Father John Misty – “I Love You, Honeybear”: A Line-By-Line Analysis
Morning, everyone. So last week, we touched on poetry in songwriting. Well, before we dive into that discussion, I thought we’d have a little fun and analyze a modern example. How many of you have heard I Love You, Honeybear by Father John Misty?
You guys are giggling – I assume you guys talked about the whole suicidal vinyl fiasco in Mr. Nicks’s class? Good, very good. Well, today we’re going to see if Father John (aka Mr. J Tillman) botched the lyrics, too.
Let’s just look at the title track for now. The first stanza reads:
Oh, honeybear, honeybear, honeybear
You mascara blood
Ash and cum
On the Rorschach sheets where we make love
Believe it or not, this first verse is likely the most mellifluous stanza in the entire song. The “a” in mascara and the “a” in ash match nicely; “blood” and “love” share the same vowel sound, making a nice close rhyme (spoiler alert, everyone – Tillman rarely rhymes, at least not in this song). It’s also quite the riddle, isn’t it? Oh, Tommy? Yes, you’re right – it does sound like a Trout Mask Replica intro. But the music is far too polished and flourishing to read it flippantly – just like the bloated orchestra in the background, we have to take these words as authentic “art”, pieces in a cohesive narrative.
The pet name “honeybear” establishes at once both the speaker and the subject – the former a possessive, irrationally attached male, the latter the individual of his affections. The second line confirms that the subject is female, but with troubling connotations – does this protagonist honestly associate make-up with the very core of his girlfriend’s existence? Or, worse, that women are separate entities from men, distinguished by an inherent reliance upon mascara? The subject isn’t broached anywhere else in the poem, so we can never know for sure.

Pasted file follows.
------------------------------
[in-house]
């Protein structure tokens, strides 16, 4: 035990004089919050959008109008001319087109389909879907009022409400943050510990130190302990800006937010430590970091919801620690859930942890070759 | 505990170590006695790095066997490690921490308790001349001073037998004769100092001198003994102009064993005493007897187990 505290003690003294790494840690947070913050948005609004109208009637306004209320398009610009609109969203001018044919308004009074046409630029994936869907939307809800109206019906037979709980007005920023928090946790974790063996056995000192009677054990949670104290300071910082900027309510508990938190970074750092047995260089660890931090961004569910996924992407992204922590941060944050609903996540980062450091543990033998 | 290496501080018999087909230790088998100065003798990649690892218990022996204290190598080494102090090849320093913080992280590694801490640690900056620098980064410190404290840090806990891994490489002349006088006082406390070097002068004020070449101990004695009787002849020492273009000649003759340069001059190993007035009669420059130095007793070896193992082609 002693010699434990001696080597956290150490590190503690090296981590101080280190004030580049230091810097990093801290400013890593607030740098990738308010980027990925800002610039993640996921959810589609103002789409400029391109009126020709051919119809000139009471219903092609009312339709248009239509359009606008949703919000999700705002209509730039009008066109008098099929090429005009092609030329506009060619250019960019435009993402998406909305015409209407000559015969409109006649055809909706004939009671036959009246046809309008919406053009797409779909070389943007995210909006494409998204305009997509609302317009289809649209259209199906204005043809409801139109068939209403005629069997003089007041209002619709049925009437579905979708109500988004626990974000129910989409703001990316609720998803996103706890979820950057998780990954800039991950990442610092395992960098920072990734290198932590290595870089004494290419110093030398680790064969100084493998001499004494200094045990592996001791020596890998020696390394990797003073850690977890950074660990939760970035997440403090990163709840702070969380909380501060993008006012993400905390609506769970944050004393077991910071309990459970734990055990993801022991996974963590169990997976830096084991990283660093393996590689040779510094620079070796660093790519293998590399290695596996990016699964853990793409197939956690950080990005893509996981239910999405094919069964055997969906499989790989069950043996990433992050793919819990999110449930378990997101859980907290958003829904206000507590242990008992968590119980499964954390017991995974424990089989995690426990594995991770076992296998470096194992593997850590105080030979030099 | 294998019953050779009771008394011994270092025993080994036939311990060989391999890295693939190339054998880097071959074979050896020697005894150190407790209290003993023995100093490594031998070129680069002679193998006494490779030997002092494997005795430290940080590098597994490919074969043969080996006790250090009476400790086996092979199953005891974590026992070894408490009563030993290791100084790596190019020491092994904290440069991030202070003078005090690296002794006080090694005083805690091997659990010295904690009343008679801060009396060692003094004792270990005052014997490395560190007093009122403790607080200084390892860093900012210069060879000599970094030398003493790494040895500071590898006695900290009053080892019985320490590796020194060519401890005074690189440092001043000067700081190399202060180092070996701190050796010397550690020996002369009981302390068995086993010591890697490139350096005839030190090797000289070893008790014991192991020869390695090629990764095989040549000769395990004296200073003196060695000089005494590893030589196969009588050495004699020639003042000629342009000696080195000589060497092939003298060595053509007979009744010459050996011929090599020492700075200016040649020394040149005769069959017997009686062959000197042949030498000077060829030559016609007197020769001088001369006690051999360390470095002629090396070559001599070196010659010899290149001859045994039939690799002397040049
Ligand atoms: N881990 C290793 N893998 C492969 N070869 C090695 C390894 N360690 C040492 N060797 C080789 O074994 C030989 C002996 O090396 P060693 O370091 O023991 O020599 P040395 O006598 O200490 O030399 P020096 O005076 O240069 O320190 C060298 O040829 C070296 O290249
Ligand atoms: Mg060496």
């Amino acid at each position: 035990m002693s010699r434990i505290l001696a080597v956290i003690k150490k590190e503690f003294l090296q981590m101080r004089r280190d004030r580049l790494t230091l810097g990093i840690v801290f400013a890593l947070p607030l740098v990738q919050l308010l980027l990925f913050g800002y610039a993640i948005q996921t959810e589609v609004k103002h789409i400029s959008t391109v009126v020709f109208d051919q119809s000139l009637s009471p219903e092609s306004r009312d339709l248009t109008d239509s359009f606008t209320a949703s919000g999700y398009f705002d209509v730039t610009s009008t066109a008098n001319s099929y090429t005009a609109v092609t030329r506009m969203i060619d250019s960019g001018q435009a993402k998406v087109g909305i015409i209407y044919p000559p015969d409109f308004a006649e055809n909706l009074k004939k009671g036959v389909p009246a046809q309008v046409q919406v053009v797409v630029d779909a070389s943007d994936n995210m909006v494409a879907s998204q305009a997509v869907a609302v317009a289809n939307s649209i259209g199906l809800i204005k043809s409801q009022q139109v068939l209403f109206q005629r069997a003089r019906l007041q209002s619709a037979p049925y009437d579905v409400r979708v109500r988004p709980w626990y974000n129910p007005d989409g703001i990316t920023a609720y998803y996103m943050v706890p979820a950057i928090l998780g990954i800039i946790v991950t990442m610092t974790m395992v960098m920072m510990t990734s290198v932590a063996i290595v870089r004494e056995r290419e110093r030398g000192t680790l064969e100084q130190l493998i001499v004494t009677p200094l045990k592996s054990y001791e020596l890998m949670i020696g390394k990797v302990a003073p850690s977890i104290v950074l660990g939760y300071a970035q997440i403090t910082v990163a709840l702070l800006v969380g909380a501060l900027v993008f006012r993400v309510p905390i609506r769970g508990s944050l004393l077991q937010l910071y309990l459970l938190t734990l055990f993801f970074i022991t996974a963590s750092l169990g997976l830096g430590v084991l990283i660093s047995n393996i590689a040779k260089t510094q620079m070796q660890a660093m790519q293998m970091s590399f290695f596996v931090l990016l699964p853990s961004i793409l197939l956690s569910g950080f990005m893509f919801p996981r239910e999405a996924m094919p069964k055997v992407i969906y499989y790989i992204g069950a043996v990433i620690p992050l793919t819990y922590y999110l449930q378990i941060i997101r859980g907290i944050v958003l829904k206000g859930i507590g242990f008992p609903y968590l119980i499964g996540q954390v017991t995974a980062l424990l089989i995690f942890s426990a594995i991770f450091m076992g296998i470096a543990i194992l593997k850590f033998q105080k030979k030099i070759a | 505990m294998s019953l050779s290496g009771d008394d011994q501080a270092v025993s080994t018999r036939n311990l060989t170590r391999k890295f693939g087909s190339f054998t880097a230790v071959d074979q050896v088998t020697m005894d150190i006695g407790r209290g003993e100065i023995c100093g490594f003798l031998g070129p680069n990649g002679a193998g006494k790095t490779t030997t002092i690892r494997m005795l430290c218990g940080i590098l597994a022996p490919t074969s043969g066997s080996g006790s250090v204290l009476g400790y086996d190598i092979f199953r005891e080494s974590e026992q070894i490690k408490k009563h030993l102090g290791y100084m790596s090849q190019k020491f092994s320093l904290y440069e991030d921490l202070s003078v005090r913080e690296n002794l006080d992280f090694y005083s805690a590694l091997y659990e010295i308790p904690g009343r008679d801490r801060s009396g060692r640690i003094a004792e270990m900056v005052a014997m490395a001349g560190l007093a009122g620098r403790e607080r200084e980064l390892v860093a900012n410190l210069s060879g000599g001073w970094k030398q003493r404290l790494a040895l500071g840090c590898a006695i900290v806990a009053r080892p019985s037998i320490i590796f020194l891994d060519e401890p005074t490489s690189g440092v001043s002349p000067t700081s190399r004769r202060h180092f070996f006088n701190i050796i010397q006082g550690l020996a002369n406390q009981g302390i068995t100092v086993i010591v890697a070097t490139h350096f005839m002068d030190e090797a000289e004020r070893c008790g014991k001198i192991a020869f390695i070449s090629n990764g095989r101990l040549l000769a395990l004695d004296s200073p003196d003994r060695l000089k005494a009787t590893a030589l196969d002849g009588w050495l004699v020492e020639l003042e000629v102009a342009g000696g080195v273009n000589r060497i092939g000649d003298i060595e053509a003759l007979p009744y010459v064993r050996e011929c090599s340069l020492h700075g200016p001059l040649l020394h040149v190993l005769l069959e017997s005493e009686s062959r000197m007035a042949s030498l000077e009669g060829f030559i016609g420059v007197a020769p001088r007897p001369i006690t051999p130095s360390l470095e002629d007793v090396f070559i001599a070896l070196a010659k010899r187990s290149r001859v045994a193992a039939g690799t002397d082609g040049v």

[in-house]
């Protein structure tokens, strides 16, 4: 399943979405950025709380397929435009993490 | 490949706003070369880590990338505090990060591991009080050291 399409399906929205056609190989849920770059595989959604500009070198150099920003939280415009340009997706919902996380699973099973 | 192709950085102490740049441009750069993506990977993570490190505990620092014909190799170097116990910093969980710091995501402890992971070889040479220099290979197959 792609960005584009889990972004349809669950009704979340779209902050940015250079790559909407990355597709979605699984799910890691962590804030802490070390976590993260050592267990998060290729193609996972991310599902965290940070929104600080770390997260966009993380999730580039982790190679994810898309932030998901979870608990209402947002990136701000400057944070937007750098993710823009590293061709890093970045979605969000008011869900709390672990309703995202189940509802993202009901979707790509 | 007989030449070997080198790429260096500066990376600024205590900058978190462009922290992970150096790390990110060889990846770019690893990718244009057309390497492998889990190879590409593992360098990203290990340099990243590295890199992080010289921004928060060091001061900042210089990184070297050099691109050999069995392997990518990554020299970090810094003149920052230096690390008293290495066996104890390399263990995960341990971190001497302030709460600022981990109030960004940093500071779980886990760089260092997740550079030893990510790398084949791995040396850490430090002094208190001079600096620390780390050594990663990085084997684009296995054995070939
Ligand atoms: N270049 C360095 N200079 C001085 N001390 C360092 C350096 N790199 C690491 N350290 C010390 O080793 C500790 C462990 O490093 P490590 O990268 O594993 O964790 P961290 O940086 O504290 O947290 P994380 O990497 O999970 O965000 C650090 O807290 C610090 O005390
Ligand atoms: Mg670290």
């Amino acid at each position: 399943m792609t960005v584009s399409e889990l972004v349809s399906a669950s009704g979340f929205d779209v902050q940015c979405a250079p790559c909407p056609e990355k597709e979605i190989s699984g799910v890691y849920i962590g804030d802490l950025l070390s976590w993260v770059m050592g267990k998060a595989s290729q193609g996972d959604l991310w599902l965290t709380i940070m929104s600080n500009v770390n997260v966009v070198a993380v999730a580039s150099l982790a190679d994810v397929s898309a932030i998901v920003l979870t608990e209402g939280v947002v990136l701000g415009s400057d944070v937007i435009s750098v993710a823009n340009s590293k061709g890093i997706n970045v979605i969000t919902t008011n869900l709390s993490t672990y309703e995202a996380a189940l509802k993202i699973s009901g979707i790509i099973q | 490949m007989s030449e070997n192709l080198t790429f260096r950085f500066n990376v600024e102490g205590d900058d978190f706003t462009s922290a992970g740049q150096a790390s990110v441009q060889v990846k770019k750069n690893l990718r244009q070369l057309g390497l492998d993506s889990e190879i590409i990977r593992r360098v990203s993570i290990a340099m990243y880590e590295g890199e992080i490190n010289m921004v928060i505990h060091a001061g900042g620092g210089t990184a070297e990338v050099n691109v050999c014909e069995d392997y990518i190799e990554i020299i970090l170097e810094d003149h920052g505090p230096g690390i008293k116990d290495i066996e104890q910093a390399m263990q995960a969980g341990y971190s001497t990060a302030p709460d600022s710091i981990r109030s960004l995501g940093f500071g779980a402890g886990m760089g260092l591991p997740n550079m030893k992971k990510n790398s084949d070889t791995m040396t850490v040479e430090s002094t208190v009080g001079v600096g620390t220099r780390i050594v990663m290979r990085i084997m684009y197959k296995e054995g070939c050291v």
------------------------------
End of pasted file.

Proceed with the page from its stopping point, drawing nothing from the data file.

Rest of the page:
Now, ashes can be either a remnant of destruction or a precursor to rebirth (or, simply, cigarette ashes, with no higher significance whatsoever.)
ADVISORY EDIT: Somehow, even with the lyric sheet in front of me, I still read the line “Rorschach sheets” as “Rorschach streets” – and by all counts, the correct wording makes far more sense than my mondegreen.
Ergo, I’ve marked out that part of the lecture.
At any rate, the key question, one that we hope to answer further in the song, is this: what significance does this love-making symbolize, for both the speaker and the reader? ”Cum” reeks of transgression, filth, something naughty; but “make love” elides over that graphic detail with the usual lascivious rocker aphorism.